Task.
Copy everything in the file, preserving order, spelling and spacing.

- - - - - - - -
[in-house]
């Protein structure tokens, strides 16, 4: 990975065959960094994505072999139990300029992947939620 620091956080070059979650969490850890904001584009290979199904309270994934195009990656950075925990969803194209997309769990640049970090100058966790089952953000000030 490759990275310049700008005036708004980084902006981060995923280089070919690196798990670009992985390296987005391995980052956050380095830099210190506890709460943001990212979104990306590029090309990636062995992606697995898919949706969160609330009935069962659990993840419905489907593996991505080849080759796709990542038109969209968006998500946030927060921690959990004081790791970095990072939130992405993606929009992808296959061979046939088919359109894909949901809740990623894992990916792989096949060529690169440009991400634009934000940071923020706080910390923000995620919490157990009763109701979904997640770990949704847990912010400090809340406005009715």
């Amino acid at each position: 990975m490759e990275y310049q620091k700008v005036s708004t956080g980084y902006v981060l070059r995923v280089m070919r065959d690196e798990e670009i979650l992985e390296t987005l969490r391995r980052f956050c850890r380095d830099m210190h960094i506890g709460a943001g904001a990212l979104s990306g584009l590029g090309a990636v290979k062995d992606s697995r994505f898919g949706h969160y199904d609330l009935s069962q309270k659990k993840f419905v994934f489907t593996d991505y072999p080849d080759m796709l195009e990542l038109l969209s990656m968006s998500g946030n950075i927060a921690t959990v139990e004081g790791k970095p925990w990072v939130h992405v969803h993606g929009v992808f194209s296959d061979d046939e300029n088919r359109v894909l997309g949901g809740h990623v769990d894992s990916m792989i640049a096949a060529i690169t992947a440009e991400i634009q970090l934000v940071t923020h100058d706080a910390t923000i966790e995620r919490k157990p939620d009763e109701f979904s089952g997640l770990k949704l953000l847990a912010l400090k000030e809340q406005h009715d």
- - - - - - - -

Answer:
[in-house]
């Protein structure tokens, strides 16, 4: 990975065959960094994505072999139990300029992947939620 620091956080070059979650969490850890904001584009290979199904309270994934195009990656950075925990969803194209997309769990640049970090100058966790089952953000000030 490759990275310049700008005036708004980084902006981060995923280089070919690196798990670009992985390296987005391995980052956050380095830099210190506890709460943001990212979104990306590029090309990636062995992606697995898919949706969160609330009935069962659990993840419905489907593996991505080849080759796709990542038109969209968006998500946030927060921690959990004081790791970095990072939130992405993606929009992808296959061979046939088919359109894909949901809740990623894992990916792989096949060529690169440009991400634009934000940071923020706080910390923000995620919490157990009763109701979904997640770990949704847990912010400090809340406005009715």
């Amino acid at each position: 990975m490759e990275y310049q620091k700008v005036s708004t956080g980084y902006v981060l070059r995923v280089m070919r065959d690196e798990e670009i979650l992985e390296t987005l969490r391995r980052f956050c850890r380095d830099m210190h960094i506890g709460a943001g904001a990212l979104s990306g584009l590029g090309a990636v290979k062995d992606s697995r994505f898919g949706h969160y199904d609330l009935s069962q309270k659990k993840f419905v994934f489907t593996d991505y072999p080849d080759m796709l195009e990542l038109l969209s990656m968006s998500g946030n950075i927060a921690t959990v139990e004081g790791k970095p925990w990072v939130h992405v969803h993606g929009v992808f194209s296959d061979d046939e300029n088919r359109v894909l997309g949901g809740h990623v769990d894992s990916m792989i640049a096949a060529i690169t992947a440009e991400i634009q970090l934000v940071t923020h100058d706080a910390t923000i966790e995620r919490k157990p939620d009763e109701f979904s089952g997640l770990k949704l953000l847990a912010l400090k000030e809340q406005h009715d």